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Brazilians resign to remote work monitoring

People have come to terms with the lack of privacy in the digital workplace, but a study finds that a lack of cybersecurity awareness poses a risk to employers.
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Written by Angelica Mari, Contributing Editor on

Brazilian workers have come to terms with the lack of privacy at work and are open to being monitored by their employers, but insufficient knowledge of security issues could endanger companies, a new study has found.

According to the survey carried out with 11,000 consumers across 11 countries by Unisys, 87% of the 1,000 Brazilians polled said they are comfortable with being monitored remotely by the companies they work for.

More than half of the respondents (52%) are comfortable with their employers tracking their computer access time through login and logout events. This represents a 12 percentage points increase in relation to the global average of 40%.

On the other hand, the study points to a lack of awareness about security issues, which could pose a risk to employers as organizations move towards hybrid working approaches, whereby employees can divide their time between the office and working from home.

Only a third of those polled claim to be familiar with the threat of SIM jacking, a scam in which criminals transfer the victim's phone number to a device they control.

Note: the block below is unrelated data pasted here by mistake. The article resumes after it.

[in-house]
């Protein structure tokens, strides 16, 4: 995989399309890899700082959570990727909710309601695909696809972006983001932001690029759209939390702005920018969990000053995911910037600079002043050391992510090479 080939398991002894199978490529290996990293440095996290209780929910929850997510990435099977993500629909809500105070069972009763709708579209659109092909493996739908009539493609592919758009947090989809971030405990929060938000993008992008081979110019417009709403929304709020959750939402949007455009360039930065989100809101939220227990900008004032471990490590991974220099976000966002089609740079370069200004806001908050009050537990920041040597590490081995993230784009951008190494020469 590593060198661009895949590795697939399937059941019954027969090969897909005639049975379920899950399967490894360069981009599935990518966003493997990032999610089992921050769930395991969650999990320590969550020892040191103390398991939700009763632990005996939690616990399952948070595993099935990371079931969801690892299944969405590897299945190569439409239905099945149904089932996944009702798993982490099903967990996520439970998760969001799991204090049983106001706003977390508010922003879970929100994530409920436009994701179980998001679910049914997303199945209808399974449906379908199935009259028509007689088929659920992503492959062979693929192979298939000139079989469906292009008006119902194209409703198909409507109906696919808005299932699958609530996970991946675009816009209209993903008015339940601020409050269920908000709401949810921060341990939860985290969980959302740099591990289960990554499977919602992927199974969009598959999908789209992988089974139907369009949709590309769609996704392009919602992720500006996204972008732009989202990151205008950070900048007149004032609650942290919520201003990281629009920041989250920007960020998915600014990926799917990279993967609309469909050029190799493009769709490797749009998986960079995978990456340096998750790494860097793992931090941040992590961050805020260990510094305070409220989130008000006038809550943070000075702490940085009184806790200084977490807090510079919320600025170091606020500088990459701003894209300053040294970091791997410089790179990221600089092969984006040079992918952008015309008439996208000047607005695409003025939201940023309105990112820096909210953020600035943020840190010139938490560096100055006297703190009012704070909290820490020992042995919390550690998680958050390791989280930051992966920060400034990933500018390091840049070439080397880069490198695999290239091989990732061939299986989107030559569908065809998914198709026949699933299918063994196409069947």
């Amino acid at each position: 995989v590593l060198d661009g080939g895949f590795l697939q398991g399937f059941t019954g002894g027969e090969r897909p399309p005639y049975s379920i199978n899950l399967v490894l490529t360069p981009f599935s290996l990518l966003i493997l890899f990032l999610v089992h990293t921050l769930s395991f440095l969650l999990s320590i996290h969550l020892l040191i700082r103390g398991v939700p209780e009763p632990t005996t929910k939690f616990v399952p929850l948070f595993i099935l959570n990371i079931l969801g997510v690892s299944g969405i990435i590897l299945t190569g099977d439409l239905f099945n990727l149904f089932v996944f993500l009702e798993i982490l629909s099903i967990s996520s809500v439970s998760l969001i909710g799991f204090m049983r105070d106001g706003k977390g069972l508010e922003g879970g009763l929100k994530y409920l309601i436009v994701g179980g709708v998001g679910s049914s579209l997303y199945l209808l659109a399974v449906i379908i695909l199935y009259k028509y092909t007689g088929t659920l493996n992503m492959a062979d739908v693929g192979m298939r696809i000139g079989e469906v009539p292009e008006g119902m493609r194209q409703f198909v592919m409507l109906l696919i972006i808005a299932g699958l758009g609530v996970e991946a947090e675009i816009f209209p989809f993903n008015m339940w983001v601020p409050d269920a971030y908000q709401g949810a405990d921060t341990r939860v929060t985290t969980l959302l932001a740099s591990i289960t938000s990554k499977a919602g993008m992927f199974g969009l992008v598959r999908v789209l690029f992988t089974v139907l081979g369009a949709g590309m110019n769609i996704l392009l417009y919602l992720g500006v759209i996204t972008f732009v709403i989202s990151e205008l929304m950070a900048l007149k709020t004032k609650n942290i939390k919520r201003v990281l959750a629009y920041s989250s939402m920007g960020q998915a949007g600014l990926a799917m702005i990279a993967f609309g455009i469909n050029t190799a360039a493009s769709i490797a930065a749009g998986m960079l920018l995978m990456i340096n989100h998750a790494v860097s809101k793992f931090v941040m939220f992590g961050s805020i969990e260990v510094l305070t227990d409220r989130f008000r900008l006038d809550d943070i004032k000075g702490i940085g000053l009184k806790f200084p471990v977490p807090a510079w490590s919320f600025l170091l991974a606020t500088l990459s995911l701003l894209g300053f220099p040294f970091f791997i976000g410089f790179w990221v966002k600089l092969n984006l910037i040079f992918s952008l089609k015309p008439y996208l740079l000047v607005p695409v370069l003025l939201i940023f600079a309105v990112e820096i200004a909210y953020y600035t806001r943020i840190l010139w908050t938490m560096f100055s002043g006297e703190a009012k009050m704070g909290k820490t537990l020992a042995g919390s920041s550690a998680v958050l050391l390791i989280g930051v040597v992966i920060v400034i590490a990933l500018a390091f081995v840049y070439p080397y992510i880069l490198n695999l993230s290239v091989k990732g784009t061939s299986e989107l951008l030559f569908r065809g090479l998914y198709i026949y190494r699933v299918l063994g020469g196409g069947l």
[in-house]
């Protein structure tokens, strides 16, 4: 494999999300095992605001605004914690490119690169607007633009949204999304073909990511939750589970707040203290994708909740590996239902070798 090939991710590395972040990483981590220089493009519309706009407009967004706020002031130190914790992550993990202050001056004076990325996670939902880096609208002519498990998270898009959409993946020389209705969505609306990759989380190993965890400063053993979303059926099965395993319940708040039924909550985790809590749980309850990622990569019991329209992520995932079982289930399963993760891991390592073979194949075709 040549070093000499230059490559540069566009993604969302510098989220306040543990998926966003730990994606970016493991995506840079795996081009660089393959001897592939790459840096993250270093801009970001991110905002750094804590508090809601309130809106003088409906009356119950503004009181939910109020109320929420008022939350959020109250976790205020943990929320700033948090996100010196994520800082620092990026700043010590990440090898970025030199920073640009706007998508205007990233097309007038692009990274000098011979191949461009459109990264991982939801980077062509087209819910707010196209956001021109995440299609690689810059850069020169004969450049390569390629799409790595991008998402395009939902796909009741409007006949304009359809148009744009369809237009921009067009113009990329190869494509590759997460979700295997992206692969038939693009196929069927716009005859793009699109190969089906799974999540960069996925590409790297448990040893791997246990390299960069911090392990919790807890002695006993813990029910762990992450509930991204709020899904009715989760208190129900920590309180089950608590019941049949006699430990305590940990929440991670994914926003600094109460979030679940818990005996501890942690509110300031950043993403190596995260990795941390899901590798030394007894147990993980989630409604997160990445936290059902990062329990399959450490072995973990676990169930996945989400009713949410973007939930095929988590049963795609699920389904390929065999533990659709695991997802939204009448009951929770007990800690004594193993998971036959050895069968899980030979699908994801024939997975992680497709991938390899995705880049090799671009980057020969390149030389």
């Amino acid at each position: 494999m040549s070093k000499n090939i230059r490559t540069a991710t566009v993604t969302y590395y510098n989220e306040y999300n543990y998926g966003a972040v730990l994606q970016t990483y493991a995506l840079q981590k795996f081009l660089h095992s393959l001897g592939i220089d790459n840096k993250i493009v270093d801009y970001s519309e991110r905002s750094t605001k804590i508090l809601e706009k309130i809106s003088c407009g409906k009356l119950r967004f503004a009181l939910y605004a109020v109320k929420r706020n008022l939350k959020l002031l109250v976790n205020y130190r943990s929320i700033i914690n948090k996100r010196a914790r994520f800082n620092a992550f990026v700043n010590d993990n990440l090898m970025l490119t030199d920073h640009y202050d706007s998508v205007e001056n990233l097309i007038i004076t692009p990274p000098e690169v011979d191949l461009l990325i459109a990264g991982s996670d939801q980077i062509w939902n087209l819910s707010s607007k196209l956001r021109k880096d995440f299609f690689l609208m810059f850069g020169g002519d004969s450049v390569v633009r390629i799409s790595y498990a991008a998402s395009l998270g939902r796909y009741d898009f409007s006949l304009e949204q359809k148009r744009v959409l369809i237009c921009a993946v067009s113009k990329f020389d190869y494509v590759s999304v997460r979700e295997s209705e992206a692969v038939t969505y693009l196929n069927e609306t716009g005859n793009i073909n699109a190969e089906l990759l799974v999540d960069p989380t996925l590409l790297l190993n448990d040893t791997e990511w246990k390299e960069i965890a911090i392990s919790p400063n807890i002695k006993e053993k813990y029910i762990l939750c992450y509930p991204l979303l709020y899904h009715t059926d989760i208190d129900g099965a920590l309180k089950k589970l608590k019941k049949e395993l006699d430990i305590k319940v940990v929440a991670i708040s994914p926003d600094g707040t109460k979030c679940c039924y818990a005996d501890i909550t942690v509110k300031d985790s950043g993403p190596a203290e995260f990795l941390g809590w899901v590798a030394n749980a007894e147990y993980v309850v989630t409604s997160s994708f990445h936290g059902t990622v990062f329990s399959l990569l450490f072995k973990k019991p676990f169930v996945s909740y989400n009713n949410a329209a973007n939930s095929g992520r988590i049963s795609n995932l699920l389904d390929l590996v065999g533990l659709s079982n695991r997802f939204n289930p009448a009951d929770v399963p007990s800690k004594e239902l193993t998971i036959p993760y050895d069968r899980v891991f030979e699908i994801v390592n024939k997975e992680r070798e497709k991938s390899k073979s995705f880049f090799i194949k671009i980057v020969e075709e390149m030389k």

As for smishing, where scammers send SMS messages asking for personal or financial information, about six in 10 Brazilians (59%) say they are unaware of the threat. In addition, the study pointed out that 76%of those polled do not know which institutions to report scams in case cybercriminals target them.

The findings emerge in a context of a growing preoccupation among Brazilians in relation to cybersecurity. According to the Unisys report, Brazil is the third country in a ranking of nations where concerns about online security are high, after Colombia and Mexico. About 75% of those polled said they are afraid of clicking on suspicious links.

In September, the Brazilian banking sector and the Ministry of Justice started the discussions around the creation of a national strategy to tackle cybercrime. The vision outlined by the banks includes the development of public awareness campaigns on cyber risks and fraud.

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